More than 300 men convicted by Saudi Arabia for taking part in terror plots have been jailed following trials criticized by a rights group for their lack of transparency.
Saudi Arabia reported last week that 330 people had been convicted of membership in a “deviant group” — a reference to the al Qaeda terrorist network, founded by Saudi exile Osama bin Laden. On Monday, a Justice Ministry spokesman released more details about the group, saying that 323 will serve time in jail “varying from a few months to 30 years, with 13 of them sentenced to more than 20 years,” according to the official Saudi Press Agency (SPA). The other seven were acquitted, the spokesman Abdullah bin Hamad al-Saadan said. Most of the 330 are Saudi nationals, and al-Saadan said he knew of no women among the group, according to SPA. U.S.-based Human Rights Watch criticized the Saudi authorities for holding the trials behind closed doors and for denying defendants full access to lawyers. The 330 convicted men were “involved in the deviant group’s work, communication, coordination and working with external forces that are conspiring against the national security to spread chaos and disrupt security,” according to a court statement published by SPA last week. The plots included financing attacks within Saudi Arabia and defying King Abdullah’s order against joining Islamic insurgencies in countries like Iraq and Somalia, the statement said. Saudi authorities announced in October that they would put on trial nearly 1,000 people accused of having ties to al Qaeda, which supports the overthrow of the Saudi monarchy and carried out the 2001 suicide hijackings in the United States, the kingdom’s leading ally.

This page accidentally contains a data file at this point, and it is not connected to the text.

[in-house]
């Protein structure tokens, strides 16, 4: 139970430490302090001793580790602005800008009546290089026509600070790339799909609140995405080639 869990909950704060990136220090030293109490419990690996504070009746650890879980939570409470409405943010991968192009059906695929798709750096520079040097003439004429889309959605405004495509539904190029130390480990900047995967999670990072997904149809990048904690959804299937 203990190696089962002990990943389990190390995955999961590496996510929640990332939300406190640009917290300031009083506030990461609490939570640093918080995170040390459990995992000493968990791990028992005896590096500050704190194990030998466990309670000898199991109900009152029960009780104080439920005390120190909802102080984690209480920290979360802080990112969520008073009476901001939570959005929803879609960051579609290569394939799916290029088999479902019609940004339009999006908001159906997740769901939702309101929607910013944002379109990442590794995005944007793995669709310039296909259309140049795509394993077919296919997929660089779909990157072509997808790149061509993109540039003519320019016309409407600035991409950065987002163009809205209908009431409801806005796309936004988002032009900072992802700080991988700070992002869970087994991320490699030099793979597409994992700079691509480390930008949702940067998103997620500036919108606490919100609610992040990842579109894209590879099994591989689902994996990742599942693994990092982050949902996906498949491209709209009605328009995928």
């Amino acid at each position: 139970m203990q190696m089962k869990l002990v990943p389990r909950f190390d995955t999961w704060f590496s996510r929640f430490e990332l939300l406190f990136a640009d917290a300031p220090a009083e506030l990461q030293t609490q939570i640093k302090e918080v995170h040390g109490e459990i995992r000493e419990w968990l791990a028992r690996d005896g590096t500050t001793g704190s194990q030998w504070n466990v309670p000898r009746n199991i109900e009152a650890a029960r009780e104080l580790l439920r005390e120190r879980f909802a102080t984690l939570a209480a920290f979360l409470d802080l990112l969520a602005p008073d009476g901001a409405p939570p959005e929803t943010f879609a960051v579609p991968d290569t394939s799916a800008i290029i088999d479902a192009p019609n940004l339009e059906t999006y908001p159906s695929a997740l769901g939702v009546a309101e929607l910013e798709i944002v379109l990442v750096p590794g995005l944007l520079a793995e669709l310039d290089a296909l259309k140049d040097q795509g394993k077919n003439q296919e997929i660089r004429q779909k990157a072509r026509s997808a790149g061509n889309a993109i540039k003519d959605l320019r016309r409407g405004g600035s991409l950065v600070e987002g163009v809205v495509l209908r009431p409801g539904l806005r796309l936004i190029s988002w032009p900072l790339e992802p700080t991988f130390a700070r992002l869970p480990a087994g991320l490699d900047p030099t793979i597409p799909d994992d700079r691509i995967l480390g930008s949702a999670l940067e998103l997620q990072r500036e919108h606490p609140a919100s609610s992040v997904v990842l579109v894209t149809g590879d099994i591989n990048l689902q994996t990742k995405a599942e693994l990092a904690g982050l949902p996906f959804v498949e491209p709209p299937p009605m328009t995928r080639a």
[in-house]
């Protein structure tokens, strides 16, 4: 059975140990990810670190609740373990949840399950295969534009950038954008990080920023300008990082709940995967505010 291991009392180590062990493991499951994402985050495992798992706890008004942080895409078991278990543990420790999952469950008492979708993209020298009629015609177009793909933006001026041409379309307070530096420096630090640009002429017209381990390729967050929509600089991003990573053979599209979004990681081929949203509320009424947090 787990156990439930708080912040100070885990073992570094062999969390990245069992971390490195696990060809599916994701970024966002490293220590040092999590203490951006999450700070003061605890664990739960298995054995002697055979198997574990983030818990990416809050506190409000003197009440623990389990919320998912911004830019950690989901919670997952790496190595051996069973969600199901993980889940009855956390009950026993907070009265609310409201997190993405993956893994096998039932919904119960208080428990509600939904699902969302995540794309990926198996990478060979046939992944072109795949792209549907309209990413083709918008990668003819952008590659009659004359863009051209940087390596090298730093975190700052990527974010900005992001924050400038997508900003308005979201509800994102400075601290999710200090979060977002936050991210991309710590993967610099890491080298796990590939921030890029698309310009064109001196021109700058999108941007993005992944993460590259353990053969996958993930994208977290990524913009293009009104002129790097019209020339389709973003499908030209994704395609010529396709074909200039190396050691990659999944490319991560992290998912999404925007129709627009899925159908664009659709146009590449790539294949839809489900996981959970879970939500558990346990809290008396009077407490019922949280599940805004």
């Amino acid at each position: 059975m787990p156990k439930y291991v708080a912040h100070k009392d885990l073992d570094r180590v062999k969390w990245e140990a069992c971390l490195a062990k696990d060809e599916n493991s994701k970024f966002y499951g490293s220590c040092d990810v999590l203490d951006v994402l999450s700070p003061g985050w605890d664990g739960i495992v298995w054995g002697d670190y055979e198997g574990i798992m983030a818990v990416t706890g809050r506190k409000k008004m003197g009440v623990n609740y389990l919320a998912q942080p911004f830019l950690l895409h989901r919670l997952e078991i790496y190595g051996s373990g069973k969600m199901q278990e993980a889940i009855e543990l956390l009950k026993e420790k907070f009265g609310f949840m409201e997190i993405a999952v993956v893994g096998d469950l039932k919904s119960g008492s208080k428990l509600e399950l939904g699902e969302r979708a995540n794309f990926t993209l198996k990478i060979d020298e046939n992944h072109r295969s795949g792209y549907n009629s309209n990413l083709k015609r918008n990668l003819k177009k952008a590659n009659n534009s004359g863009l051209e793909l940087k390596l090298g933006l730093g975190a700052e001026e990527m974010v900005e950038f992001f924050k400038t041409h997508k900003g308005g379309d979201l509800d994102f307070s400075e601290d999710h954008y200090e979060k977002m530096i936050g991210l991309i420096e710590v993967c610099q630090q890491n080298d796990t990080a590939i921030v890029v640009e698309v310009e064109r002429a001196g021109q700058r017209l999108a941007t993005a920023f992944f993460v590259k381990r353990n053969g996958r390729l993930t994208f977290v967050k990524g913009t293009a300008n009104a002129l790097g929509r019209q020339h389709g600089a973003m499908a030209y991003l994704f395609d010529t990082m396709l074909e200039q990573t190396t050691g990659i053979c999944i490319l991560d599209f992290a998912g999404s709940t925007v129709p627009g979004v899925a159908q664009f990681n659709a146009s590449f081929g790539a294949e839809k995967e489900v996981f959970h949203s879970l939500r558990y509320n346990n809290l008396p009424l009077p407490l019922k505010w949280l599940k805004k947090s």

Yemeni judge sentences al Qaeda members to death
Saudi Arabia seeks help in capturing ‘deviants’
Hundreds face Saudi terror trials
Al Qaeda launched a wave of attacks on government buildings, oil installations and international contractors in Saudi Arabia in 2003. Saudi authorities rounded up several thousand suspected militants in a crackdown that followed the attacks, with many of them being held for years without charges, according to Human Rights Watch. Sarah Whitson, the organization’s Middle East director, said the Saudi government broke an initial promise to allow outside observers into the trials. The defendants faced “very vague” charges with limited access to lawyers, Whitson said. “They (the Saudi government) have been completely closed, which is quite unfortunate, because the flawed nature of the trials would have been much more readily apparent,” she said.